Published: April 21, 2020
Review by Greg Smith, Catalog Photos Courtesy Ron Rhoades Auctioneers
SPRING CITY, PENN. – The April 4 multi-estate auction felt dramatically different for auctioneer Ron Rhoads as he conceded the auctioneering duties to a computer. “After 45 years of auctioning, and doing it basically 100 times a year, I’m so used to being up there and I’m going to miss that for the time being,” he said.
But the 355-lot auction was a success, even if bidders could not attend the preview or bid in the gallery. Rhoads said that the sale performed as much as 90 percent compared to regular days. “Overall, I was really pleased, because it could have been a bust. Really, really pleased,” Rhoads said.
“We had a good cross section of items,” he continued. “We didn’t have any monster items, but we had a few real surprises.”
Among them was a Sevres Louis XVI table box painted with courting images after French painter Jean-Antoine Watteau (1684-1721). The mounted box with porcelain inserts brought $2,460 above an $800 estimate, it measures 13 inches long by 4½ inches high and 8½ inches wide.
A set of eight Mackenzie-Childs dining chairs with repeating pineapple carved skirts, spiral legs and rails and central floral cartouches on the cane backs sold for $1,968. The set had originally cost $24,000 from the maker.
Rhoads made note of a Chinese forbidden stitch skirt that sold above the $600 estimate to bring $1,722. It had reportedly passed down in a family since it was purchased by an ancestor on their trip to the Orient in the late Eighteenth Century. A vintage kimono with needlepoint and forbidden stitch decoration on the front and back, from the same consignor, followed suit as it took $1,476.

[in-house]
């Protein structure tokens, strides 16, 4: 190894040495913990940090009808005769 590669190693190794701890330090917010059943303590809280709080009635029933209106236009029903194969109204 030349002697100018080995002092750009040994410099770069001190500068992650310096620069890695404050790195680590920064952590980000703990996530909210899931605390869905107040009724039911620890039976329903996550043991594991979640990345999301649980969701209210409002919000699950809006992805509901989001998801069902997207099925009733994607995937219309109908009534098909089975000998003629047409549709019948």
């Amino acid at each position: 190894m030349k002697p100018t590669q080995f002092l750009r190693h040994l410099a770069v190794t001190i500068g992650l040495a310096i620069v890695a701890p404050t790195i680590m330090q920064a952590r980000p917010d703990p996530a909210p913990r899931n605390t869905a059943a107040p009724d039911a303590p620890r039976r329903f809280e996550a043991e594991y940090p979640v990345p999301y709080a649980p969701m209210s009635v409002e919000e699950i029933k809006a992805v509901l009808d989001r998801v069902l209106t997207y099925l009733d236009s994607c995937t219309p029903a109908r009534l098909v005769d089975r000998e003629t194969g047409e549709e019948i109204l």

A solid $1,599 result was found in an American child’s alphabet sampler stitched by Elizabeth W. Chapin, aged 11, Sept 5, 1822, at Miss B Hersey’s School. Underneath the alphabet was a three-story Colonial house with two birds atop, flanked by two trees.
The large size and weight did not dull bidding interest on a cast iron outdoor stove with opposing bulls pictured to all three sides except the back. The stove brought $1,599 on an $800 estimate. Bidders took note of an Erector #8 super locomotive in wood case with original manual and plenty of accessories. Circa 1931, it sold for $1,033. For those who were looking for something extraordinary, an 11-foot taxidermy mount of an alligator brought $554 after nine bids.
The sale’s top painting was found in an oil on Masonite signed Snyder, depicting an autumn forest scene with a beam of light shining down on the base of a tree. The 9½-by-17½-inch (sight) painting took $800.
In fashion, a group of five vintage dresses from the 1920s-30s, estimated $50-100, took $923 after 27 bids.
Rhoads related that the hardest sells and the best deals were found in brown furniture. Furniture itself represents a challenge for auctions in the current climate.
“We’re going to come right back with another auction as soon as we can get it online,” Rhoads said. In addition to a general antique auction next month, he is working towards putting together a specialty sale in doll and dollhouse miniatures. “We’ve done miniature auctions online before, so we’re working on that. If anyone has any inquiries about selling, call us.”
For additional information, www.ronrhoads-auction.com or 610-385-4818.
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